In writing, we took to the blog, and my students finally had a purpose for writing. While there were times when everybody was working on the same topic, what really sparked their writing was the opportunity for the kids to share unique pieces with the world: stories, events and topics that mattered to them. I know that “Nine Innings” by Hunter, or “Ninja Cat” by Grace would most likely not have been written if it wasn’t for the blog, nor would Nathan have had the chance for people to read “The Strange House of Professor Travis McGee,” which began:
“In the Swiss Alps there lived a man, an unusual man. He was a scientist, he did many strange experiments. Some people thought he was mad. He had white hair, it wasn’t grey hair. Not the hair that you get when you’re old. It was a bright snow white. Some people think he was struck by lightning in a experiment and it turned from brown to white. This man lived alone in a house larger then the White House. Neighbors have no idea where he’s from or how he built the house but one thing is for sure, it is the scariest house they have seen with gargoyles on the roof that seem to peer into your soul, and a giant Hollywood style graveyard on the side.”
The kids jumped up and cheered the day we got our first outside comments on our blogs â€” and I jumped up and cheered when I had the data to show that my kids’ writing had improved dramatically over the course of each marking period.
Did my students learn what they needed to pass “the tests” required by our state? I’m still waiting on pins and needles to learn the answer to that question — the data is still out. But here’s what I can tell you based on our local scores and student interviews: More kids showed improvement in their reading and writing than in past years, and they enjoyed the learning experience. On their year-end reflections, students shared thoughts like these: “I never believed I could read books and actually like it” and “I never thought I would like writing so much!” and “Knowing that anybody in the world could read my writing made me try a lot harder.” That tells me the changes implemented in my classroom worked for this group of kids.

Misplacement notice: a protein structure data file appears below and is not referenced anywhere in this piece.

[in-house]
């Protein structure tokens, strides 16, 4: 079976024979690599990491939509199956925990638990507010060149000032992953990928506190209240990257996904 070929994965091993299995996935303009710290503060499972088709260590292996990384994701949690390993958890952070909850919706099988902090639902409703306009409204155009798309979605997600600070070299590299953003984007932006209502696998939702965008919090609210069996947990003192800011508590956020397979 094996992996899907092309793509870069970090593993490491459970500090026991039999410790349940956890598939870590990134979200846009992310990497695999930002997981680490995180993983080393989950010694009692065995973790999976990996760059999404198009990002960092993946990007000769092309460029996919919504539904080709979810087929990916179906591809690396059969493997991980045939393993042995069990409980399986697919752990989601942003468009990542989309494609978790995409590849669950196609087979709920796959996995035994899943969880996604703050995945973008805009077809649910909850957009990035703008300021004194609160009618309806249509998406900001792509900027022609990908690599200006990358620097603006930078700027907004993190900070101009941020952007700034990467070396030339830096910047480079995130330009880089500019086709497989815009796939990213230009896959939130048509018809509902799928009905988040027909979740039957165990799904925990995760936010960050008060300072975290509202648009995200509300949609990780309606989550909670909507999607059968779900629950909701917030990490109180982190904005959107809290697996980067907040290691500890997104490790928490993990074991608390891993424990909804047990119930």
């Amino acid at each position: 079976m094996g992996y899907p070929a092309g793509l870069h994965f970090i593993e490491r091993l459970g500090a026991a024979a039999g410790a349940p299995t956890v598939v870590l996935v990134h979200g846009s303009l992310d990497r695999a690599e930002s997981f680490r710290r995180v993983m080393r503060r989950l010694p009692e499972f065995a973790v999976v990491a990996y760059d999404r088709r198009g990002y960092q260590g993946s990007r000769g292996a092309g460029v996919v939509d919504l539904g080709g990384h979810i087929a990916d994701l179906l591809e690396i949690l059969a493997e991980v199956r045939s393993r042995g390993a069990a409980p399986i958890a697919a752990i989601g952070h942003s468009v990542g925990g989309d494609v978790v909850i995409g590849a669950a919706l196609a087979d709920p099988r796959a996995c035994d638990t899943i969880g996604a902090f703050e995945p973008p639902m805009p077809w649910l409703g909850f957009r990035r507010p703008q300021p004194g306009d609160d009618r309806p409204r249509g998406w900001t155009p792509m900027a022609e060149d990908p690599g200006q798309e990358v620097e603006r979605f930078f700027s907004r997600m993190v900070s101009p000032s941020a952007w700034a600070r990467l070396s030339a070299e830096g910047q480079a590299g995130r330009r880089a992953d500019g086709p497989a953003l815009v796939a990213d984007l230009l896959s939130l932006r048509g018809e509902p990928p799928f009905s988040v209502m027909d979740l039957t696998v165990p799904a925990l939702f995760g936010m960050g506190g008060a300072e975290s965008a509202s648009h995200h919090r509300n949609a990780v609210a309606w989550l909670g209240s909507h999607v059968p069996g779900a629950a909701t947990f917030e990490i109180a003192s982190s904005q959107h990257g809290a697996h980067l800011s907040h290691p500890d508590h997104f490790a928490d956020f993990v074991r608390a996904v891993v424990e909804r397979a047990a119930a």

New building, new grade, new year
I know I was lucky this year. I had students who were enthusiastic and jumped at the chance to try blogs and wikis and other new technologies. Their parents were appreciative of fewer worksheets and supported the work the students were doing online. Several parents even commented multiple times on our blog. I had no complaints or concerns about the students’ blogs being open for all to see.
Most importantly, I had administrators who supported me as I made this change. They gave me the green light to try something new and really encouraged me to take risks. They realized that I might need to make adjustments along the way and supported me every step.
So what happens when the new school year starts in September? I’m not sure. There are a lot of changes in store for my teaching life this year. I’ll be at a new building with new administrators, teaching only two subjects at a new grade level with a new mix of students.
I’m hopeful. I have what worked and what did not work in my pocket, and I also have some ideas of how I want to take my technology use to the next level. I can’t wait to improve what I did last year and make connections online with other classes to try some new things.
Will my new students learn what they need to in order to pass “the test”? How will other teachers react? What will parents say? Will I have support from my administration? I guess we’ll just have to wait and see.